Ida unfolds partly as chamber play and partly as road movie, following the two women on a search for their dead beloveds' anonymous graves.
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Pawel Pawlikowski shows great empathy toward the idea of illusions as a way of attaining emotional stability in even the most brutal terrain.
With her brassy, determined aunt, Ida sets off to find answers and discovers life beyond the convent walls in this leisurely but satisfying journey.
Both actresses are extraordinary, but Kulesza — bitter, sarcastic and tragic — carries the movie’s soul.
If it does suffer slightly from an overall lack of urgency that will mean those looking for a more directly emotive experience may find it hard to engage with, the more patient viewer has rewards in store that are rich and rare indeed.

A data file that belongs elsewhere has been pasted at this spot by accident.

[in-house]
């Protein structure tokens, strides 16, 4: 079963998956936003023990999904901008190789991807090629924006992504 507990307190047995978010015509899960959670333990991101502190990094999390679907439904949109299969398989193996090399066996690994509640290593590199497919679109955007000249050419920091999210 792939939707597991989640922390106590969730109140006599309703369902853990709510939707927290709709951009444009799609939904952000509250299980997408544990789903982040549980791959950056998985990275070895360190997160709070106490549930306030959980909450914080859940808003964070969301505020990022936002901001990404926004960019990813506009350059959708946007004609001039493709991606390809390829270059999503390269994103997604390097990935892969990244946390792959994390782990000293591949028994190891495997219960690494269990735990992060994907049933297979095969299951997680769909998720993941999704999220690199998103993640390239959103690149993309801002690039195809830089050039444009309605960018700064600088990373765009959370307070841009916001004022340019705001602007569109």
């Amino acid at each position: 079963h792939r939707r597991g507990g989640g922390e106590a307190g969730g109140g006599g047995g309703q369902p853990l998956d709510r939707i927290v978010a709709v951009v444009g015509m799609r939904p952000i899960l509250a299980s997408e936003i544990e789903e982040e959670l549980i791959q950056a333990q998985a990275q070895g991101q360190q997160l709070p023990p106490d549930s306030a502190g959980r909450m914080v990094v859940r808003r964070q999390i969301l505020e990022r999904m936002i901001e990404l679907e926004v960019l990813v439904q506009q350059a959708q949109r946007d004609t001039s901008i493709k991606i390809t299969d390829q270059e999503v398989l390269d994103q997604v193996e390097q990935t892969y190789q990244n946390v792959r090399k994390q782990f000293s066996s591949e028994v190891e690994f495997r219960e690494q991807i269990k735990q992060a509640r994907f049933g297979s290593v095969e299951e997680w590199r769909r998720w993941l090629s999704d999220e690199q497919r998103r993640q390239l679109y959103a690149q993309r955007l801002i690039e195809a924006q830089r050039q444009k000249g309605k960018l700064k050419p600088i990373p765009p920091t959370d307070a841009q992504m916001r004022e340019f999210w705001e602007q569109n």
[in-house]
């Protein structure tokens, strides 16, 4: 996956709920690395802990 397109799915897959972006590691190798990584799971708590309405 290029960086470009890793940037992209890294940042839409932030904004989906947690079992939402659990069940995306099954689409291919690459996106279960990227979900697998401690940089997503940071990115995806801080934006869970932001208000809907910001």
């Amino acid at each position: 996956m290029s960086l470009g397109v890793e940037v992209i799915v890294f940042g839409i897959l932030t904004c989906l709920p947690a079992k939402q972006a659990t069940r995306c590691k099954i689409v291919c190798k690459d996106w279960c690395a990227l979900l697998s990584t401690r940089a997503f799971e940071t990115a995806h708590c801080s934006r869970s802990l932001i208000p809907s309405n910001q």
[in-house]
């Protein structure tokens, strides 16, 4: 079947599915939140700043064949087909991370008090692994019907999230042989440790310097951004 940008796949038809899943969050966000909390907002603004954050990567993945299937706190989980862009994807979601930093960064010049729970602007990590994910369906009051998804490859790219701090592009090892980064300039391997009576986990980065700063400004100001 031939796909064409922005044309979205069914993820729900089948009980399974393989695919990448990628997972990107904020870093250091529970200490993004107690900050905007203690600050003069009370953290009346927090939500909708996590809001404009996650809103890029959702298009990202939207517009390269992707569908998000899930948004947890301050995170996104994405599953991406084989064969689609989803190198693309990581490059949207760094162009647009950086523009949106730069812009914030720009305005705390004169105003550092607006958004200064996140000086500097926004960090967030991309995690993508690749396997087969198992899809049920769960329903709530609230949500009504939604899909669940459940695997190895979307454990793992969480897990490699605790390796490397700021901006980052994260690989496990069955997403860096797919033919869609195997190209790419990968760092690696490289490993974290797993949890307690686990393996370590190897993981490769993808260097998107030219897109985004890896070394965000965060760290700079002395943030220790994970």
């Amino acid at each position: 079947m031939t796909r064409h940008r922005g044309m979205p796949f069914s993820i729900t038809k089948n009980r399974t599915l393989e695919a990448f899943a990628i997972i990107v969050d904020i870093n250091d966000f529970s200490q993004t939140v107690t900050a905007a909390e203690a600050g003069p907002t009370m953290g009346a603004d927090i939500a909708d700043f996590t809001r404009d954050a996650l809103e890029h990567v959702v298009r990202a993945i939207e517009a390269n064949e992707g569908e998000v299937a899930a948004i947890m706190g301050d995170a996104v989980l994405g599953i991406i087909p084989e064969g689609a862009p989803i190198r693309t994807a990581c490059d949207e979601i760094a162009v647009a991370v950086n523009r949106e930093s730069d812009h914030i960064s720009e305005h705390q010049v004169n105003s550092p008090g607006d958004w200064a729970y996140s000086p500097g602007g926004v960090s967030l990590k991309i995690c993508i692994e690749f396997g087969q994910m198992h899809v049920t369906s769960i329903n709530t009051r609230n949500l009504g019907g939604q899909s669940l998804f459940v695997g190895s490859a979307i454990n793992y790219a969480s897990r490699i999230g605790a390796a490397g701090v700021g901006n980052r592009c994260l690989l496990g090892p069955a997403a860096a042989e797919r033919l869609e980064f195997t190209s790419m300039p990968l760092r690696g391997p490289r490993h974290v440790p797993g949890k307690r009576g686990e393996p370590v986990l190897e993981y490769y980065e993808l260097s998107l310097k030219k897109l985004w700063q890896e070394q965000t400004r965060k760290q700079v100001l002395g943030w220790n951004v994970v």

Just as austere and demanding as you'd expect a black-and-white film about a Polish nun to be. Don't let that scare you, though.
Every moment of Ida feels intensely personal. It is a small gem, tender and bleak, funny and sad, superbly photographed in luminous monochrome: a sort of neo-new wave movie with something of the classic Polish film school and something of Truffaut, but also deadpan flecks of Béla Tarr and Aki Kaurismäki.
It’s one thing to set up a striking black-and-white composition and quite another to draw people into it, and dialing things back as much as this film does risks losing the vast majority of viewers along the way, offering an intellectual exercise in lieu of an emotional experience to all but the most rarefied cineastes.
Ida’s piercing intimacy makes the deepest impression, but its vision is deceptively wide-reaching despite a scale that’s deliberately pared-down and small.
Frame by frame, Ida looks resplendently bleak, its stunning monochromes combining with the inevitable gloomy Polish weather and communist-era deprivations to create a harsh, unforgiving environment.